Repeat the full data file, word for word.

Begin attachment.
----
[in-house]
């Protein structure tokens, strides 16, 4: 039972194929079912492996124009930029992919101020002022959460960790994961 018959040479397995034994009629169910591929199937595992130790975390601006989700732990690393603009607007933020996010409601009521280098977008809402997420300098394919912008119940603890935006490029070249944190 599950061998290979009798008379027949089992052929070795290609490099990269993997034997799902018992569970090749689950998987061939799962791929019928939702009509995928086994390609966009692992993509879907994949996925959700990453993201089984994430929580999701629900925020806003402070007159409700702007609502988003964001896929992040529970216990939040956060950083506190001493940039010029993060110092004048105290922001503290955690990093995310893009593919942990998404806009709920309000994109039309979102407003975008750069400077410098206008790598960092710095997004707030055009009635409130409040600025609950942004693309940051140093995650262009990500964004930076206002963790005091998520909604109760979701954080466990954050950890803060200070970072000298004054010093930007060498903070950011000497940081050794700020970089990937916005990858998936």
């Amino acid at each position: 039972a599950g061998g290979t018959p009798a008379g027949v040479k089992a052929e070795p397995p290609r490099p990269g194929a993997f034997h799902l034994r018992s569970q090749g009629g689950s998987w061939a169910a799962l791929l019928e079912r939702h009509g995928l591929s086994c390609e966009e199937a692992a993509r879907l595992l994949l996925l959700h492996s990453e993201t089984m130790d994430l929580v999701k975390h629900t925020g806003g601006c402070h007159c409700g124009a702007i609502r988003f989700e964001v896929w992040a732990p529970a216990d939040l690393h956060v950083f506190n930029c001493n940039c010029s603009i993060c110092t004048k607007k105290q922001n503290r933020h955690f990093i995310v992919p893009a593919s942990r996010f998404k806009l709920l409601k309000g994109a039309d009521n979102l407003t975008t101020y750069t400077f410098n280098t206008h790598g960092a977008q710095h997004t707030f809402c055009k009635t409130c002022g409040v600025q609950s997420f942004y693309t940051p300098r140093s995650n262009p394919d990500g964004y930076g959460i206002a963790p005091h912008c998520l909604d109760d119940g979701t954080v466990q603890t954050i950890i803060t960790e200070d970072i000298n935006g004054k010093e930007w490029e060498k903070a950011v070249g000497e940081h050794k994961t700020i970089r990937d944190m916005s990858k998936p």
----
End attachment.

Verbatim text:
[in-house]
């Protein structure tokens, strides 16, 4: 039972194929079912492996124009930029992919101020002022959460960790994961 018959040479397995034994009629169910591929199937595992130790975390601006989700732990690393603009607007933020996010409601009521280098977008809402997420300098394919912008119940603890935006490029070249944190 599950061998290979009798008379027949089992052929070795290609490099990269993997034997799902018992569970090749689950998987061939799962791929019928939702009509995928086994390609966009692992993509879907994949996925959700990453993201089984994430929580999701629900925020806003402070007159409700702007609502988003964001896929992040529970216990939040956060950083506190001493940039010029993060110092004048105290922001503290955690990093995310893009593919942990998404806009709920309000994109039309979102407003975008750069400077410098206008790598960092710095997004707030055009009635409130409040600025609950942004693309940051140093995650262009990500964004930076206002963790005091998520909604109760979701954080466990954050950890803060200070970072000298004054010093930007060498903070950011000497940081050794700020970089990937916005990858998936």
């Amino acid at each position: 039972a599950g061998g290979t018959p009798a008379g027949v040479k089992a052929e070795p397995p290609r490099p990269g194929a993997f034997h799902l034994r018992s569970q090749g009629g689950s998987w061939a169910a799962l791929l019928e079912r939702h009509g995928l591929s086994c390609e966009e199937a692992a993509r879907l595992l994949l996925l959700h492996s990453e993201t089984m130790d994430l929580v999701k975390h629900t925020g806003g601006c402070h007159c409700g124009a702007i609502r988003f989700e964001v896929w992040a732990p529970a216990d939040l690393h956060v950083f506190n930029c001493n940039c010029s603009i993060c110092t004048k607007k105290q922001n503290r933020h955690f990093i995310v992919p893009a593919s942990r996010f998404k806009l709920l409601k309000g994109a039309d009521n979102l407003t975008t101020y750069t400077f410098n280098t206008h790598g960092a977008q710095h997004t707030f809402c055009k009635t409130c002022g409040v600025q609950s997420f942004y693309t940051p300098r140093s995650n262009p394919d990500g964004y930076g959460i206002a963790p005091h912008c998520l909604d109760d119940g979701t954080v466990q603890t954050i950890i803060t960790e200070d970072i000298n935006g004054k010093e930007w490029e060498k903070a950011v070249g000497e940081h050794k994961t700020i970089r990937d944190m916005s990858k998936p």